Copyright 2021 © The Bartlett School of Architecture, UCL
Working Around examines the constant productivity of the contemporary age when every space can be linked with labour and every hour can turn into a working hour. Modern modes of immaterial work have created new perceptions of the domestic space, which is returning as the epicentre of production. This has become most apparent with the COVID-19 pandemic, which has made our private homes more permeable to modern workflows. The utopian visions of the 1960s are turning into a dystopian reality.
The complexity of modern productivity becomes apparent in the value produced through our use of digital devices throughout the day. As every move on the digital space can be linked to a creation of value and our lives are getting more integrated into digital workflows, work and leisure stop being differentiated. While rooms and furniture of leisure turn into spaces of labour connected with a globalised network, traditional distinctions between private and public, work and play, rest and action collapse. Productivity is everywhere, resulting in exhaustion, distraction, and exploitation.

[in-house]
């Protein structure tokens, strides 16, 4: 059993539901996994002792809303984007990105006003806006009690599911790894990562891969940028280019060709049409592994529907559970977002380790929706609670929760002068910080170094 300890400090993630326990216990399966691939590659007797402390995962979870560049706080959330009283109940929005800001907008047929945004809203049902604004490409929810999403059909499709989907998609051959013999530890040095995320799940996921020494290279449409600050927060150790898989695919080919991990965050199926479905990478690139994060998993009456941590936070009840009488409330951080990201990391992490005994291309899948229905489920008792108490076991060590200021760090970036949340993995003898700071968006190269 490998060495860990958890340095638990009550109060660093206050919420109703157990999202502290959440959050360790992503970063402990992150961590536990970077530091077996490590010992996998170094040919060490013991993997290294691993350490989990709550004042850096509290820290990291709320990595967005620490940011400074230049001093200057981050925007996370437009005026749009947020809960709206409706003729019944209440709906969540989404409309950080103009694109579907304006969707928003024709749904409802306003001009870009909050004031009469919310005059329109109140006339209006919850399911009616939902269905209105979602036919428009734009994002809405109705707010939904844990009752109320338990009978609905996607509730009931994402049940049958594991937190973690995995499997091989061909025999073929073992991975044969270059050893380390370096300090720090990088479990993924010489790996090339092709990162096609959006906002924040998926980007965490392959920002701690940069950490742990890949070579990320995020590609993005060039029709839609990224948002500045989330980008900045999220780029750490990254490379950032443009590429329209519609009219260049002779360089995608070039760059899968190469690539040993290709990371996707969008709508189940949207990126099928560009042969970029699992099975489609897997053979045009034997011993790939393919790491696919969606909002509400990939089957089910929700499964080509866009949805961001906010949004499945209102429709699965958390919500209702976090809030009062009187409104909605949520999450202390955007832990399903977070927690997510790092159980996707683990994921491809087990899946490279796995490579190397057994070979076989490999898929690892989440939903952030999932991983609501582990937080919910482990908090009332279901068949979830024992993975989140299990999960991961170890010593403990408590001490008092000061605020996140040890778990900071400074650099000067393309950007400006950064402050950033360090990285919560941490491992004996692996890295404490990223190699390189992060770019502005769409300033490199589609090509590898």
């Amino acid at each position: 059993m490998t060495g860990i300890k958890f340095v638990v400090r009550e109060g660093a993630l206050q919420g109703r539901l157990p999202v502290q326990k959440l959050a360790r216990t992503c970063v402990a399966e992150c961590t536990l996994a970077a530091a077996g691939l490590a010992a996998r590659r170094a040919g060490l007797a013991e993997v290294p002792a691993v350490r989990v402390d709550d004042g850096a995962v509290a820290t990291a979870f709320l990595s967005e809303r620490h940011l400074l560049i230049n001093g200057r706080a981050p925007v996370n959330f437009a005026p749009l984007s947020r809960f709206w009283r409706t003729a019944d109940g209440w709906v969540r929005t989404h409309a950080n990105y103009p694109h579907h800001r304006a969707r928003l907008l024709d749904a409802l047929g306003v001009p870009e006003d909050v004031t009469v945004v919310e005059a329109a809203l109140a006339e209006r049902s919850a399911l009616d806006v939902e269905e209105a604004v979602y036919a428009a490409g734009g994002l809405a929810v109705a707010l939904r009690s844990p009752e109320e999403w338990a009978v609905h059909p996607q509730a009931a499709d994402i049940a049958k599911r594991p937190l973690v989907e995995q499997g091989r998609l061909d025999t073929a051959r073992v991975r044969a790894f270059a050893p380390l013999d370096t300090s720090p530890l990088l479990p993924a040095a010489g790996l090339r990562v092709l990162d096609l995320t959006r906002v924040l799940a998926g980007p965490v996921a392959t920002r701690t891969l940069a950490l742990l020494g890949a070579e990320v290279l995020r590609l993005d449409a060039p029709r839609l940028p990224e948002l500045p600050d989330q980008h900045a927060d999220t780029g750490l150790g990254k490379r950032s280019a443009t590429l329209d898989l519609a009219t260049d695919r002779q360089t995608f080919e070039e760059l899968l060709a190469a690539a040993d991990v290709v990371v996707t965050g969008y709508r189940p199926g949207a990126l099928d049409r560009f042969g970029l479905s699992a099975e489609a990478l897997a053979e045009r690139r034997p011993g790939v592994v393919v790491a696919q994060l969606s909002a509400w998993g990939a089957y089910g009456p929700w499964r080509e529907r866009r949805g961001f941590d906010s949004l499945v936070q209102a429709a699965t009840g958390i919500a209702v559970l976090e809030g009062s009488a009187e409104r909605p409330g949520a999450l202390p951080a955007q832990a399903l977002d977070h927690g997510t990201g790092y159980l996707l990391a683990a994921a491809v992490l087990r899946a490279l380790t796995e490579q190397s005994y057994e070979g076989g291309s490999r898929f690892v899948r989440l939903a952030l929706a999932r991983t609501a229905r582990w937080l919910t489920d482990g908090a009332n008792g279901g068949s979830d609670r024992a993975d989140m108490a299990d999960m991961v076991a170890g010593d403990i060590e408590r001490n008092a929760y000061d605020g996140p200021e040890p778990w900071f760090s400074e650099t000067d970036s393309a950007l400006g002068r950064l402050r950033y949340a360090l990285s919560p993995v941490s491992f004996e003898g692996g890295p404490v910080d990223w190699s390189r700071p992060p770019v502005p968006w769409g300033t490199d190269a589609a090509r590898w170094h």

This project is an attempt to showcase the current situation and render its abstract aspects visible. The theme is approached through a personal gaze and experience: concrete patterns and sites of work are explored and represented through drawing, filming, and theoretical analysis.
Sites with different characteristics and geographical locations. Through the use of the device, they become occupied as spaces for labour.
As our activities move to the digital space, the borders between work and personal life are getting blurred. The device ‘watches’ our actions and ‘the algorithms become the new epistemology of life’.
‘Us as islands of labour, back turned to the Setting Sun’, Esther Leslie.